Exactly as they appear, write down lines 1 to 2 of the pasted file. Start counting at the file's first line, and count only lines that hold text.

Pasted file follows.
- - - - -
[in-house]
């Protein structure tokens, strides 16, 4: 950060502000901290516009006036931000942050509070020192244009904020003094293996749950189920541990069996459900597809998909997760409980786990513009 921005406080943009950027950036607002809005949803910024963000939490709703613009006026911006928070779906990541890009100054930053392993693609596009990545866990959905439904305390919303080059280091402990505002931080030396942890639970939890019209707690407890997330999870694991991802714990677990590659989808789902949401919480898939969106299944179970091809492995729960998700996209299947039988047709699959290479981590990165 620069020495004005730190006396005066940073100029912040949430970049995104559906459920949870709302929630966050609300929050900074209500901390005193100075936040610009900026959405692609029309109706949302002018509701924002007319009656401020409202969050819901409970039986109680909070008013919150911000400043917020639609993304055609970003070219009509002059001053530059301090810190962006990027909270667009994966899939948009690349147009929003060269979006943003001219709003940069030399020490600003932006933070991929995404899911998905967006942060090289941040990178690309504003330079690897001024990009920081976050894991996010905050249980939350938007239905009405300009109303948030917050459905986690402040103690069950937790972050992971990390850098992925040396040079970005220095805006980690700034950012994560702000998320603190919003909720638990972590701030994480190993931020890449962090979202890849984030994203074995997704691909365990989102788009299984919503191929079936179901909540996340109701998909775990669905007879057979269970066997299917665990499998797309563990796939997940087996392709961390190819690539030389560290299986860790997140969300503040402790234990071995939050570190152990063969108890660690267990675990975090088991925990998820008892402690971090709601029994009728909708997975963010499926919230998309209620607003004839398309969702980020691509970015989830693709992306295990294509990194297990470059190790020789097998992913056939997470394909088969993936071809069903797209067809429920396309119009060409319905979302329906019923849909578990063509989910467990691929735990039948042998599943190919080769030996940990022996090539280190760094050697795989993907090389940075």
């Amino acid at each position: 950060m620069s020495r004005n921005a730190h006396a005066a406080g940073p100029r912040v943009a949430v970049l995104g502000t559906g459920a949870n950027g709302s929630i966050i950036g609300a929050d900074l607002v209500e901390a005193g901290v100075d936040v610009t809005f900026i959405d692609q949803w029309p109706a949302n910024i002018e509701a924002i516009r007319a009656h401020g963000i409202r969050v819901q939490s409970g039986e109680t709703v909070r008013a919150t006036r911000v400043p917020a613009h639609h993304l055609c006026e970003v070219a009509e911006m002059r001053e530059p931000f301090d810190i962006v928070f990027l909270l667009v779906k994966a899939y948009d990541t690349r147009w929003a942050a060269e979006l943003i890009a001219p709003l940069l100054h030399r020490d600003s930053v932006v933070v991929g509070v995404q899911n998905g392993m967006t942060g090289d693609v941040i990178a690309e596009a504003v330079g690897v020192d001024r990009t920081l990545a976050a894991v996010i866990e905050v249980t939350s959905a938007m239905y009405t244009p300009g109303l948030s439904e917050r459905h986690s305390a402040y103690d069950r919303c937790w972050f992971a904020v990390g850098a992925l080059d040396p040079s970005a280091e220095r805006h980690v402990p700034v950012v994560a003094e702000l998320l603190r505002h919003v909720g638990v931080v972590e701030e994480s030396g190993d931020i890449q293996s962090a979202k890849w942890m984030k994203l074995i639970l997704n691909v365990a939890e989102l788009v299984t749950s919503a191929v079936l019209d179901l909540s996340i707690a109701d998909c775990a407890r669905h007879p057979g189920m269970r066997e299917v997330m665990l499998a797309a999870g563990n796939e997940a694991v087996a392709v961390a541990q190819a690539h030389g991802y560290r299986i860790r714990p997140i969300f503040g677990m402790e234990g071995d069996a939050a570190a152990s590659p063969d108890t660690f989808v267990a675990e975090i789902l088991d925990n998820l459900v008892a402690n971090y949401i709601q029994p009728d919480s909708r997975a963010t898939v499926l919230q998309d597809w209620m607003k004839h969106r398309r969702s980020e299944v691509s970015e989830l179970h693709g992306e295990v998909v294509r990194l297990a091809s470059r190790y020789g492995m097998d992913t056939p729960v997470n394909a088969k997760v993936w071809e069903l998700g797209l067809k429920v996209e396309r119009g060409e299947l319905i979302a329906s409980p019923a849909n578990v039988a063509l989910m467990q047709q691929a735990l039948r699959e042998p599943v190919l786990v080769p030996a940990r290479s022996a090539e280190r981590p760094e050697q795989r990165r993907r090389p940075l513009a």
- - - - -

[in-house]
């Protein structure tokens, strides 16, 4: 950060502000901290516009006036931000942050509070020192244009904020003094293996749950189920541990069996459900597809998909997760409980786990513009 921005406080943009950027950036607002809005949803910024963000939490709703613009006026911006928070779906990541890009100054930053392993693609596009990545866990959905439904305390919303080059280091402990505002931080030396942890639970939890019209707690407890997330999870694991991802714990677990590659989808789902949401919480898939969106299944179970091809492995729960998700996209299947039988047709699959290479981590990165 620069020495004005730190006396005066940073100029912040949430970049995104559906459920949870709302929630966050609300929050900074209500901390005193100075936040610009900026959405692609029309109706949302002018509701924002007319009656401020409202969050819901409970039986109680909070008013919150911000400043917020639609993304055609970003070219009509002059001053530059301090810190962006990027909270667009994966899939948009690349147009929003060269979006943003001219709003940069030399020490600003932006933070991929995404899911998905967006942060090289941040990178690309504003330079690897001024990009920081976050894991996010905050249980939350938007239905009405300009109303948030917050459905986690402040103690069950937790972050992971990390850098992925040396040079970005220095805006980690700034950012994560702000998320603190919003909720638990972590701030994480190993931020890449962090979202890849984030994203074995997704691909365990989102788009299984919503191929079936179901909540996340109701998909775990669905007879057979269970066997299917665990499998797309563990796939997940087996392709961390190819690539030389560290299986860790997140969300503040402790234990071995939050570190152990063969108890660690267990675990975090088991925990998820008892402690971090709601029994009728909708997975963010499926919230998309209620607003004839398309969702980020691509970015989830693709992306295990294509990194297990470059190790020789097998992913056939997470394909088969993936071809069903797209067809429920396309119009060409319905979302329906019923849909578990063509989910467990691929735990039948042998599943190919080769030996940990022996090539280190760094050697795989993907090389940075």